If you see things as an mean to an end, and the end is financial well-being, then take up a business related degree. If there is a higher purpose/passion/interest that is more important to you than your goal of personal financial well-being, then study whatever that is. If it is art so be it.

Another thing to factor in is COST. Absolutely no need to go heavily indebted for any piece of paper.

If your top concern is job security after graduation always go for a professionally linked degree like accounting and engineering. They will almost find a job no matter how tough the economy is.
 
Last edited:

Andy Black

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In the country I am from, if you don't enter the university after you're done with your secondary school you are seen as a failure.
How much of this is the reason you’re thinking of getting a degree?
 

SamRussell

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I'm a musician. I went to music college and studied with various private teachers. Here are a couple of things I learned:

1) If you want to improve your skills, then consider find an artist you admire, and ask to pay them for lessons, or if you can be their apprentice or something like that.

For half the price you pay for art school, you could probably study with 2-3 or your favourite artists and learn 10x more.

2) If you want to make money from art, then start a local art club. It's pretty easy to have classes of 5-10. You could make more than your friends getting STEM jobs :rofl: Have all your students on a recurring monthly contract (use Stripe), and schedule 4-5 classes during the week. Have a payment option for 4 classes a month, 8 classes a month, 12 classes a month, etc.

You can then either put your time into:
  • growing your art school... and even selling it in the future
  • doing your own art
  • anything you like
Growing a full time art school to sell could be fastlane, or you can have it as a very comfortable "lifestyle" business that gives you a better than full time income, working part time hours.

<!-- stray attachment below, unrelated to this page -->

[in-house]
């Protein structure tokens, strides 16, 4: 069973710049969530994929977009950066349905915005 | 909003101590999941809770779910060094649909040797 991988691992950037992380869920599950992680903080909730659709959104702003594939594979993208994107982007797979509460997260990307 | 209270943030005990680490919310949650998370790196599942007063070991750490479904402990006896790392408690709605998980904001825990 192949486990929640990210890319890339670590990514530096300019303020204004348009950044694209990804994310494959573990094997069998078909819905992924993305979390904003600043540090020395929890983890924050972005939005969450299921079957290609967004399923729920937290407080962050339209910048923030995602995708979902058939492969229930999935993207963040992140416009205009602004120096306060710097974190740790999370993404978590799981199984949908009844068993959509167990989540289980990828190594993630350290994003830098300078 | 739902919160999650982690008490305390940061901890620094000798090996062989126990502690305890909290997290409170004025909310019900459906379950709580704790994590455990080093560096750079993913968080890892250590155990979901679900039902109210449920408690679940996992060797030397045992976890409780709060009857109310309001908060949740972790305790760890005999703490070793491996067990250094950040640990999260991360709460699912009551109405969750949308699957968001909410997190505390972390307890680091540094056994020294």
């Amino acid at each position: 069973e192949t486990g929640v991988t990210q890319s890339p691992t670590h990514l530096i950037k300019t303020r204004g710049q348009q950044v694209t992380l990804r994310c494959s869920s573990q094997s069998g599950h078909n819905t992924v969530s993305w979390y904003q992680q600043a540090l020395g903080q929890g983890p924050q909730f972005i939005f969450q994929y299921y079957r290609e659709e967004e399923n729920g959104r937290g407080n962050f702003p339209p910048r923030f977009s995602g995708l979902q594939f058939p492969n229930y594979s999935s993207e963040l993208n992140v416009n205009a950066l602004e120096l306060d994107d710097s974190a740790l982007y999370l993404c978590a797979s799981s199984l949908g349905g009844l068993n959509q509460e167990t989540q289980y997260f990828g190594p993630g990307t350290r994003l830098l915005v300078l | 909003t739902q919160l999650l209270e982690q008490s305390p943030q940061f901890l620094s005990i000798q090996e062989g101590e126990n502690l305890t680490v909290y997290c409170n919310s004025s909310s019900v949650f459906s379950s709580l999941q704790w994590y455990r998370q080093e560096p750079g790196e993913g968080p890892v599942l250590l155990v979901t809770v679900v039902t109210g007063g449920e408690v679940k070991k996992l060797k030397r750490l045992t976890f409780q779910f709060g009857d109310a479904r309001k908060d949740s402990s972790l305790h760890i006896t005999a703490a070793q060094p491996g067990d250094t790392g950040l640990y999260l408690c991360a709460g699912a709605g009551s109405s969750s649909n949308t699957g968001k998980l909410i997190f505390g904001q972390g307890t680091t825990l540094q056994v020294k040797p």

PeterBoss

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I think, for the most part, it doesn't matter.

Let me elaborate. From what I've observed in life, and specially because we get into the school/academic system very early in life, we obsess with always getting 'the right answer'. In life, there is no such thing.
All answers can be the right answer, or the wrong one. It depends on how things play out for you. Can you somehow predict this? Not really. There are a lot of variables in play that no one outside from you really know, and in the worst case, not even you.

Having said that, there is a tendency to try to mitigate the downside/risk. That is the practical approach, which is, since you are getting a piece of paper that validates your knowledge in a certain society, we tend to also take into account the needs of said society.
Moreover, I would also argue that last bit should also be the prime focus. It really doesn't matter what you do, as long as you can do something from someone else. The more people you can do it for, the more impact and success inside your society structure you will have. This kind of fits with what @SamRussell is poiting out.

I would also add that, for the most part, most jobs/careers have a range of salaries based on the supply and demand of AVERAGE requirements for the job, and in that average you will kind of get around the same money for them. This all changes of course when you start growing in experience and knowledge and especially if you are a top performer in any field, but that is a whole other discussion. (Eg. a lot of people go into CS thinking they will work for a FAANG salary, in reality they will most likely work for a bunch of medium tier companies, or even very good companies, but they pay salaries nowhere near FAANG).

So, what is the actionable takeaway?
1) Focus on process
Think about what your day to day will look like in a certain field. What is that you are actually aiming for? Don't think about the end goal for now, think about the process. In that picture, are you happy enough with that? Is that good enough not to make your life miserable?